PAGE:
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A spectacular area stretching over more than 26,000 ha in China’s Hunan Province, the site is dominated by more than 3,000 narrow sandstone pillars and peaks, many over 200 m high. Between the peaks lie ravines and gorges with streams, pools and waterfalls, some 40 caves, and two large natural bridges. In addition to the striking beauty of the landscape, the region is also noted for the fact that it is home to a number of endangered plant and animal species.

Direct flights to Zhangjiajie City provide good access.

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The Old Town of Lijiang, which is perfectly adapted to the uneven topography of this key commercial and strategic site, has retained a historic townscape of high quality and authenticity. Its architecture is noteworthy for the blending of elements from several cultures that have come together over many centuries. Lijiang also possesses an ancient water-supply system of great complexity and ingenuity that still functions effectively today.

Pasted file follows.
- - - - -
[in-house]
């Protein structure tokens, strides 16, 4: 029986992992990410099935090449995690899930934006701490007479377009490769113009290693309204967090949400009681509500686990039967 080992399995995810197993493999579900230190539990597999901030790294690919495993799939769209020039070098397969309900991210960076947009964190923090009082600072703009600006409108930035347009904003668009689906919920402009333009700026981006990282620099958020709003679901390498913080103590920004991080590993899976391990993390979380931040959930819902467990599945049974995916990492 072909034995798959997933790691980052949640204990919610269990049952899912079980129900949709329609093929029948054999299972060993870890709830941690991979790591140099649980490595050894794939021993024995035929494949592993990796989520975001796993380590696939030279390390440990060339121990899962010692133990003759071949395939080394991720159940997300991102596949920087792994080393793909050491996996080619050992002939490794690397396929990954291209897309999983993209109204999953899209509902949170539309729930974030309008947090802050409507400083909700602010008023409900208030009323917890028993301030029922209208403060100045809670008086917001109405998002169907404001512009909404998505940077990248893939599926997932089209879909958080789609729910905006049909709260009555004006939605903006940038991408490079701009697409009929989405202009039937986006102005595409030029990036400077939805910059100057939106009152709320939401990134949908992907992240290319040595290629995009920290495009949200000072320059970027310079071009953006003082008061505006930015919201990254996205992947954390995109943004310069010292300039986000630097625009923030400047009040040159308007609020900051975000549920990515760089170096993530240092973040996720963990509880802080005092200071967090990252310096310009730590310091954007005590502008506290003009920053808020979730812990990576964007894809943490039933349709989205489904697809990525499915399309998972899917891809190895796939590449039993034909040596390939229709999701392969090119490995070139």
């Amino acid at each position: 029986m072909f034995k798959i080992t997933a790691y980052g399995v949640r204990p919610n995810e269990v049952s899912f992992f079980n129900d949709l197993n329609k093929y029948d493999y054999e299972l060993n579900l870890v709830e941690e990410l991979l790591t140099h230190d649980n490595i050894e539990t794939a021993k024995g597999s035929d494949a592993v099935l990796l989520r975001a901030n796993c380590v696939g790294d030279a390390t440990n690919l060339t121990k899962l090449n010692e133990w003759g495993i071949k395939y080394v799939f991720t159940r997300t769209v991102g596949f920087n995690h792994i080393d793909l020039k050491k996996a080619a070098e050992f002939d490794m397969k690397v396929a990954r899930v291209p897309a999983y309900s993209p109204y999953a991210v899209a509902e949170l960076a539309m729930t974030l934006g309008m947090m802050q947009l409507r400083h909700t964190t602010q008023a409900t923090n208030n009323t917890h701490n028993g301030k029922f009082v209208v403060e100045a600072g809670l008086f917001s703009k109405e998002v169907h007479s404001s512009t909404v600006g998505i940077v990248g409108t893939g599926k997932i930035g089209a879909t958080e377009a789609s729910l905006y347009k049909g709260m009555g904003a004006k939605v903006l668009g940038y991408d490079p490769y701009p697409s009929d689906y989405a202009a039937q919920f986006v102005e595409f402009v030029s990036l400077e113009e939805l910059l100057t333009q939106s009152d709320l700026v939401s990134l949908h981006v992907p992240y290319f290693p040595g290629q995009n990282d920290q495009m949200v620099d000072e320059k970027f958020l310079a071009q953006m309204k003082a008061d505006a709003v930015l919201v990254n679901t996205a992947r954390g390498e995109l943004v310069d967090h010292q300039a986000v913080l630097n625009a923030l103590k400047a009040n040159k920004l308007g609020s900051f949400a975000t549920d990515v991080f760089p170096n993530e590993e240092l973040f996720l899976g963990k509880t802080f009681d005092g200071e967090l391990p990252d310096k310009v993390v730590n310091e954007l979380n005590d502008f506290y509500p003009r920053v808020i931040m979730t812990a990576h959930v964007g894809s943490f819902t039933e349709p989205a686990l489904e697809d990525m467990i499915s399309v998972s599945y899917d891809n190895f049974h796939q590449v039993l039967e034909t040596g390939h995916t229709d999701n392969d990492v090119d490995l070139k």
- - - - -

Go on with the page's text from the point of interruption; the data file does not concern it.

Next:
Direct flights to Lijiang airport provide good access.

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Ping Yao is an exceptionally well-preserved example of a traditional Han Chinese city, founded in the 14th century. Its urban fabric shows the evolution of architectural styles and town planning in Imperial China over five centuries. Of special interest are the imposing buildings associated with banking, for which Ping Yao was the major centre for the whole of China in the 19th and early 20th centuries.

Pingyao is two-three hour drive from Taiyuan airport. Otherwise, it is well connected by rail.